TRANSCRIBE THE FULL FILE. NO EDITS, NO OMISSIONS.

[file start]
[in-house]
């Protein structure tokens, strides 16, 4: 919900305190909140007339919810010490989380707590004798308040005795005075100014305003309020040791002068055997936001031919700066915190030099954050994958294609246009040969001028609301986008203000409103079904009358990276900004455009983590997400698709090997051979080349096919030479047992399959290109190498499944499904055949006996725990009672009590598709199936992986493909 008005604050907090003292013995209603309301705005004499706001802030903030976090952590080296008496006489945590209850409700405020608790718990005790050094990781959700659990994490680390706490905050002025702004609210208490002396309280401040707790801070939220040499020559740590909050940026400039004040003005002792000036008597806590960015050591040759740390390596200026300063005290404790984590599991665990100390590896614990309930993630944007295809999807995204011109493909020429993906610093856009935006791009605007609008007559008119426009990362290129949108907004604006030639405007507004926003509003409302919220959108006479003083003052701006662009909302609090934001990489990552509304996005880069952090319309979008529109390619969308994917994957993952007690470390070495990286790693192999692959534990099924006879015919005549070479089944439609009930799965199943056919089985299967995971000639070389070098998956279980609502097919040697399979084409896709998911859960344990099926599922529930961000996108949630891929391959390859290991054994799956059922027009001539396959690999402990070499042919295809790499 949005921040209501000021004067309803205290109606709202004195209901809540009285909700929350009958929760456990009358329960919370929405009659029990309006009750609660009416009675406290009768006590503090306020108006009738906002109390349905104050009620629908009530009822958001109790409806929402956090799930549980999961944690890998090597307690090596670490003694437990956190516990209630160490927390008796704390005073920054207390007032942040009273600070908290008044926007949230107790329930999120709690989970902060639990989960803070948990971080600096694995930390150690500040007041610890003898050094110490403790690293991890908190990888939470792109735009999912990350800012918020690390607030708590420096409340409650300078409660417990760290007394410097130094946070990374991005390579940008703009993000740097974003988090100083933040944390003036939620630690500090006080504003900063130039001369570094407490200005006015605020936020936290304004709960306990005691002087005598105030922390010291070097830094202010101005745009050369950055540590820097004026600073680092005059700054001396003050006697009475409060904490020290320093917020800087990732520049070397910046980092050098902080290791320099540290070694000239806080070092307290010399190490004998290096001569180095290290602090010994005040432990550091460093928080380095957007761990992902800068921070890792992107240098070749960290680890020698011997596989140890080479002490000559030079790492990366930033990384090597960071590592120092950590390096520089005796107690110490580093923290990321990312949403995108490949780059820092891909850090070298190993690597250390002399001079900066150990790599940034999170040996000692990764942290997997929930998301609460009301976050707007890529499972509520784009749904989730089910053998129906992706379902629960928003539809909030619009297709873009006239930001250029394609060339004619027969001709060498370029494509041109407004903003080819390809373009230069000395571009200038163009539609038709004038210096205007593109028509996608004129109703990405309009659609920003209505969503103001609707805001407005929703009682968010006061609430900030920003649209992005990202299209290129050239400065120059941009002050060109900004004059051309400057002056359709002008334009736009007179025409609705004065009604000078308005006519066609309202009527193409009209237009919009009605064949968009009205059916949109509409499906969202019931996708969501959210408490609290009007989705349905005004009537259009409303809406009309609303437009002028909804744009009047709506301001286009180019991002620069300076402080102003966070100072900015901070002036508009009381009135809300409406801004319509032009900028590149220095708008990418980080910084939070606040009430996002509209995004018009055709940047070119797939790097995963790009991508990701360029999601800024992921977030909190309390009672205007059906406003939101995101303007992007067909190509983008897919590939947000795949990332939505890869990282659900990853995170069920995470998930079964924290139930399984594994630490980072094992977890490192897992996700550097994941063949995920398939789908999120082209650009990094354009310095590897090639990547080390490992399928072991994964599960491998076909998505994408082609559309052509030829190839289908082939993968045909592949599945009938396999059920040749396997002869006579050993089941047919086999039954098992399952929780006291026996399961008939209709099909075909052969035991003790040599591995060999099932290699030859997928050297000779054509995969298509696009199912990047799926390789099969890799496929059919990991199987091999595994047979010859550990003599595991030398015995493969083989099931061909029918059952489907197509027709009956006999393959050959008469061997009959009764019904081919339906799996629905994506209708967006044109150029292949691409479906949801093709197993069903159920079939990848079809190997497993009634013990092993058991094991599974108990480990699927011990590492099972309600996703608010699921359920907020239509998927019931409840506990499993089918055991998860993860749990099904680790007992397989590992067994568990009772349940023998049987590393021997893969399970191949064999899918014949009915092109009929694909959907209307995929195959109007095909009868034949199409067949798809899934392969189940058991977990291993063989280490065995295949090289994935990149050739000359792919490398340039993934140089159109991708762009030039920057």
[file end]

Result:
[in-house]
């Protein structure tokens, strides 16, 4: 919900305190909140007339919810010490989380707590004798308040005795005075100014305003309020040791002068055997936001031919700066915190030099954050994958294609246009040969001028609301986008203000409103079904009358990276900004455009983590997400698709090997051979080349096919030479047992399959290109190498499944499904055949006996725990009672009590598709199936992986493909 008005604050907090003292013995209603309301705005004499706001802030903030976090952590080296008496006489945590209850409700405020608790718990005790050094990781959700659990994490680390706490905050002025702004609210208490002396309280401040707790801070939220040499020559740590909050940026400039004040003005002792000036008597806590960015050591040759740390390596200026300063005290404790984590599991665990100390590896614990309930993630944007295809999807995204011109493909020429993906610093856009935006791009605007609008007559008119426009990362290129949108907004604006030639405007507004926003509003409302919220959108006479003083003052701006662009909302609090934001990489990552509304996005880069952090319309979008529109390619969308994917994957993952007690470390070495990286790693192999692959534990099924006879015919005549070479089944439609009930799965199943056919089985299967995971000639070389070098998956279980609502097919040697399979084409896709998911859960344990099926599922529930961000996108949630891929391959390859290991054994799956059922027009001539396959690999402990070499042919295809790499 949005921040209501000021004067309803205290109606709202004195209901809540009285909700929350009958929760456990009358329960919370929405009659029990309006009750609660009416009675406290009768006590503090306020108006009738906002109390349905104050009620629908009530009822958001109790409806929402956090799930549980999961944690890998090597307690090596670490003694437990956190516990209630160490927390008796704390005073920054207390007032942040009273600070908290008044926007949230107790329930999120709690989970902060639990989960803070948990971080600096694995930390150690500040007041610890003898050094110490403790690293991890908190990888939470792109735009999912990350800012918020690390607030708590420096409340409650300078409660417990760290007394410097130094946070990374991005390579940008703009993000740097974003988090100083933040944390003036939620630690500090006080504003900063130039001369570094407490200005006015605020936020936290304004709960306990005691002087005598105030922390010291070097830094202010101005745009050369950055540590820097004026600073680092005059700054001396003050006697009475409060904490020290320093917020800087990732520049070397910046980092050098902080290791320099540290070694000239806080070092307290010399190490004998290096001569180095290290602090010994005040432990550091460093928080380095957007761990992902800068921070890792992107240098070749960290680890020698011997596989140890080479002490000559030079790492990366930033990384090597960071590592120092950590390096520089005796107690110490580093923290990321990312949403995108490949780059820092891909850090070298190993690597250390002399001079900066150990790599940034999170040996000692990764942290997997929930998301609460009301976050707007890529499972509520784009749904989730089910053998129906992706379902629960928003539809909030619009297709873009006239930001250029394609060339004619027969001709060498370029494509041109407004903003080819390809373009230069000395571009200038163009539609038709004038210096205007593109028509996608004129109703990405309009659609920003209505969503103001609707805001407005929703009682968010006061609430900030920003649209992005990202299209290129050239400065120059941009002050060109900004004059051309400057002056359709002008334009736009007179025409609705004065009604000078308005006519066609309202009527193409009209237009919009009605064949968009009205059916949109509409499906969202019931996708969501959210408490609290009007989705349905005004009537259009409303809406009309609303437009002028909804744009009047709506301001286009180019991002620069300076402080102003966070100072900015901070002036508009009381009135809300409406801004319509032009900028590149220095708008990418980080910084939070606040009430996002509209995004018009055709940047070119797939790097995963790009991508990701360029999601800024992921977030909190309390009672205007059906406003939101995101303007992007067909190509983008897919590939947000795949990332939505890869990282659900990853995170069920995470998930079964924290139930399984594994630490980072094992977890490192897992996700550097994941063949995920398939789908999120082209650009990094354009310095590897090639990547080390490992399928072991994964599960491998076909998505994408082609559309052509030829190839289908082939993968045909592949599945009938396999059920040749396997002869006579050993089941047919086999039954098992399952929780006291026996399961008939209709099909075909052969035991003790040599591995060999099932290699030859997928050297000779054509995969298509696009199912990047799926390789099969890799496929059919990991199987091999595994047979010859550990003599595991030398015995493969083989099931061909029918059952489907197509027709009956006999393959050959008469061997009959009764019904081919339906799996629905994506209708967006044109150029292949691409479906949801093709197993069903159920079939990848079809190997497993009634013990092993058991094991599974108990480990699927011990590492099972309600996703608010699921359920907020239509998927019931409840506990499993089918055991998860993860749990099904680790007992397989590992067994568990009772349940023998049987590393021997893969399970191949064999899918014949009915092109009929694909959907209307995929195959109007095909009868034949199409067949798809899934392969189940058991977990291993063989280490065995295949090289994935990149050739000359792919490398340039993934140089159109991708762009030039920057």